post #951 of 1228

Not taking it nearly far enough. I hope he loses in a two man playoff then is subsequently declared the winner when it is found his competitor made and illegal drop (after having returned his card) and is DQed. The only really fitting ending for this Masters IMO.

 

Quote:
Originally Posted by walk18 View Post

I hope tiger wins tomorrow.
post #952 of 1228

I have never like the fact that viewers can "call" rules infractions on players. But I like the HD Rule. Makes sense. a2_wink.gif

 

I hope Tiger wins tomorrow too.

 

Just watched the Faldo "enlightened" reappraisal of the incident.  I think he was sorry for his statement............b3_huh.gif

 

Still waiting for Chamblee to admit his mistake. e2_whistling.gif

post #953 of 1228

My first post. I just registered simply so I could weigh in on this controversy.

 

It it absolutely clear to me that Tiger should have been DQed and should DQ himself. I half expect him to do so at a press conference Sunday morning. (Well... maybe not half.)

 

One of the key rules here is Rule 6.1: "The player and his caddie are responsible for knowing the Rules." Tiger knew, as his (innocent) interview admission makes obvious, that he wasn't dropping as "close as possible". He was responsible for knowing how to drop. THAT is the real basis for the DQ. What some committee discussed a mile away and didn't tell him about makes absolutely no difference. The facts of this case are really quite simple.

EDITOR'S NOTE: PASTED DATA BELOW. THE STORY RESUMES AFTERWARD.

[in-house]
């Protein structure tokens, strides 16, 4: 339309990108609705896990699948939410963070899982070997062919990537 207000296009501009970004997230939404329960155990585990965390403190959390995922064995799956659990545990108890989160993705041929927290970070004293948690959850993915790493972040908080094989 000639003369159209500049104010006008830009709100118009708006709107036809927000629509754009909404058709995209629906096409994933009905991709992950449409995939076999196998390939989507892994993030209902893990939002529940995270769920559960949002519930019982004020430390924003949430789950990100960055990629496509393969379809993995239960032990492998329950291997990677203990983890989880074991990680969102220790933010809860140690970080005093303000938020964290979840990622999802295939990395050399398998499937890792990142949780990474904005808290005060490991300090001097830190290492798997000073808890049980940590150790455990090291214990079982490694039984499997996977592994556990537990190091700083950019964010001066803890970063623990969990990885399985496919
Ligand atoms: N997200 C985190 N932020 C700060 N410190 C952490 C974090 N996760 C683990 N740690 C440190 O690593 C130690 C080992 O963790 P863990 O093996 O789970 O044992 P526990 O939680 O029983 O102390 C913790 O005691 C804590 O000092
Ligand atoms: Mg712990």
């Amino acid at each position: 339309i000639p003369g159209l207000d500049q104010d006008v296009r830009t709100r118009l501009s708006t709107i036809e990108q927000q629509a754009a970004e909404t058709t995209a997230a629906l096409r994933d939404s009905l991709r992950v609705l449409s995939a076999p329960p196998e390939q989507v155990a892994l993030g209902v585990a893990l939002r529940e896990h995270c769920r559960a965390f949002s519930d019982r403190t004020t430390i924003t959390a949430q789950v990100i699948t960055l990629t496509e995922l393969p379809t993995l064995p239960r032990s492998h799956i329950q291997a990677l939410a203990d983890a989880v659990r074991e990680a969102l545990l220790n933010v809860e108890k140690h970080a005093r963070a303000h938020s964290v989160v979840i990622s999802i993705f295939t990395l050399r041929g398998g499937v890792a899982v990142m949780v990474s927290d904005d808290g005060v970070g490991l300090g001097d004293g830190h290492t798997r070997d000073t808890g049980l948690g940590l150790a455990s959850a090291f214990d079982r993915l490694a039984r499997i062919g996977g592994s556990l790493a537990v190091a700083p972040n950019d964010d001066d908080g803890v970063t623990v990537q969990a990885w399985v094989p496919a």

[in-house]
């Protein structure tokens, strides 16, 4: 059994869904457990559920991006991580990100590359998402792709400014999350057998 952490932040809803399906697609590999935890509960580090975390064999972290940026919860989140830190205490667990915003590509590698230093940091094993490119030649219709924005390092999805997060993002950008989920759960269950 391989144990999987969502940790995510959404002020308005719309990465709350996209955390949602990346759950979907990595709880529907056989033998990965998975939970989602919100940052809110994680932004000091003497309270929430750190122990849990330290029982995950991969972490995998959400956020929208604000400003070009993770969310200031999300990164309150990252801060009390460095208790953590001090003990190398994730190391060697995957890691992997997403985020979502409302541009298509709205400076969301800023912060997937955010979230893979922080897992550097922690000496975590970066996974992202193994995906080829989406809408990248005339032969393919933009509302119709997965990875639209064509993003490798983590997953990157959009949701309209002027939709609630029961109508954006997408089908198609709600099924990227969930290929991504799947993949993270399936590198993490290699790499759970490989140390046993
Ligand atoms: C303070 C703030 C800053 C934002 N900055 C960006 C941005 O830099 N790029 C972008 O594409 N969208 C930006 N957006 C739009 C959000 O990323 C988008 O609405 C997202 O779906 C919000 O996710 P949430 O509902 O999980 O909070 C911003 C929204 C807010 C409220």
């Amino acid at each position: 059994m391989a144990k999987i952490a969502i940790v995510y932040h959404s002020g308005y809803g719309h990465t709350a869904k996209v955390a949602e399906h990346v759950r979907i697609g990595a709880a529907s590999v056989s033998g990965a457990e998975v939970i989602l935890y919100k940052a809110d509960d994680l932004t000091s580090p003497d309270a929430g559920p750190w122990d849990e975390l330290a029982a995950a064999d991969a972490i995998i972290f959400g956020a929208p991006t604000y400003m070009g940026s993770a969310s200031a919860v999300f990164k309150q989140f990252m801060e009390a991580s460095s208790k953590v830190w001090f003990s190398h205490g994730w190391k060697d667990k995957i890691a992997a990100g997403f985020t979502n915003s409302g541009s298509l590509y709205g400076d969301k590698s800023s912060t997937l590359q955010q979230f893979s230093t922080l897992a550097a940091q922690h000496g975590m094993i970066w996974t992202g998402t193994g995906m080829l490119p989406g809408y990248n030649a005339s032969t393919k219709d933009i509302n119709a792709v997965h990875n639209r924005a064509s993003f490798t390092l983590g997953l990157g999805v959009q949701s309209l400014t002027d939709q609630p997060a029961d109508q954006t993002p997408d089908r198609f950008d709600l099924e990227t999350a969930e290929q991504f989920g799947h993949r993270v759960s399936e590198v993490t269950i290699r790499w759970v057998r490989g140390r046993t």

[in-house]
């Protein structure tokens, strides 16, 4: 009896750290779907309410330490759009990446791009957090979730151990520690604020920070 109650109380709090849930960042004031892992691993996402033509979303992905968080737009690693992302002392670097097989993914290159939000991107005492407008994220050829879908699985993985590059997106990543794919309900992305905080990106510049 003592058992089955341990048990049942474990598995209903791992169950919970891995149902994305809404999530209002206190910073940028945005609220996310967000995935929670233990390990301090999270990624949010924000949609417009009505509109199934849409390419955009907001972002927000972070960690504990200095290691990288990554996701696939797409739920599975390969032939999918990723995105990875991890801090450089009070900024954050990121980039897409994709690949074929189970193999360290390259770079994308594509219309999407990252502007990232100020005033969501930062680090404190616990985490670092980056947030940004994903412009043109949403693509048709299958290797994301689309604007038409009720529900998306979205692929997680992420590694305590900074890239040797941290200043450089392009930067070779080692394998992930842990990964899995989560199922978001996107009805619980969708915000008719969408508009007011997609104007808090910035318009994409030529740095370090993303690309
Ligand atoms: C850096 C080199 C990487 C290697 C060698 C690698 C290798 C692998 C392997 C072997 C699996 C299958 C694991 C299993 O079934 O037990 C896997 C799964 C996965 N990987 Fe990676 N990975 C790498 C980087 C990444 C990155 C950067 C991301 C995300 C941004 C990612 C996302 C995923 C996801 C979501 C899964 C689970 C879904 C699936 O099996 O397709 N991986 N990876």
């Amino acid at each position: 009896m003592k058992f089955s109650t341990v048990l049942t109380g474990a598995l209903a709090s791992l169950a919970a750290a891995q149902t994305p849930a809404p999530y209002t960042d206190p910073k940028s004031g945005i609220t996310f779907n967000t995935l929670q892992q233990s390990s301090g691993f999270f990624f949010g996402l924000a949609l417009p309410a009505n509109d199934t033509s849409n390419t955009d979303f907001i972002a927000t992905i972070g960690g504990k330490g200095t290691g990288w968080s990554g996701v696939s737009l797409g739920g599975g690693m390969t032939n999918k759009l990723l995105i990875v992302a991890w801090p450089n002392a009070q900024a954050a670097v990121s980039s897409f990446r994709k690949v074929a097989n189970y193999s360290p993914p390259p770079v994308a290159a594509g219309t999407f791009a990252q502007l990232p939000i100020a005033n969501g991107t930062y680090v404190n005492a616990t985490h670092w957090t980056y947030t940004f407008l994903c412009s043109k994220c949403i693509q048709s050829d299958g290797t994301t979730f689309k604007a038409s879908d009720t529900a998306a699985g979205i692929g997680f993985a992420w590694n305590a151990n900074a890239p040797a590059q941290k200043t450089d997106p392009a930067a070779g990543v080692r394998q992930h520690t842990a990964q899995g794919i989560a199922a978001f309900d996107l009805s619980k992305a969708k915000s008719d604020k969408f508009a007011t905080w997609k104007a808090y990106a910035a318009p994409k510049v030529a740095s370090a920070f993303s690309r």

As for the new rule allowing the committee some discretion to waive the DQ "in exceptional individual cases", one has to go beyond the rule to the "Decisions of Golf" HERE to learn that this case is clearly NOT one where they have the discretion to waive the disqualification. Tiger was very probably not aware of the wording of the Decision when he met with the Committee this AM, and so he went and played his third round believing himself justified in doing so. But I say that after his round today he'd be remiss if he failed to learn all the facts, and thus learn that the Committee made a mistake (or whatever you want to call it - a separate but quite interesting issue). He should DQ himself for the good of the game and to help rehabilitate his own image of somewhat lacking certain virtues. I say that despite being a huge Tiger fan. I tried to stop cheering for him after his personal-life dirt was revealed, but still cheer anyway.

 

Please excuse me for not reading 50+ pages of comments above. I just wanted to cast my vote - say my peace. c3_clap.gif

post #954 of 1228
Here is a thought that I have not seen yet. The committees initial ruling was made with out all of the facts. They did not know Tiger intentionally dropped in a way that would be more advatageous until the interview ocurred. At the time of the scorecard signing though, Tiger certainly would have known.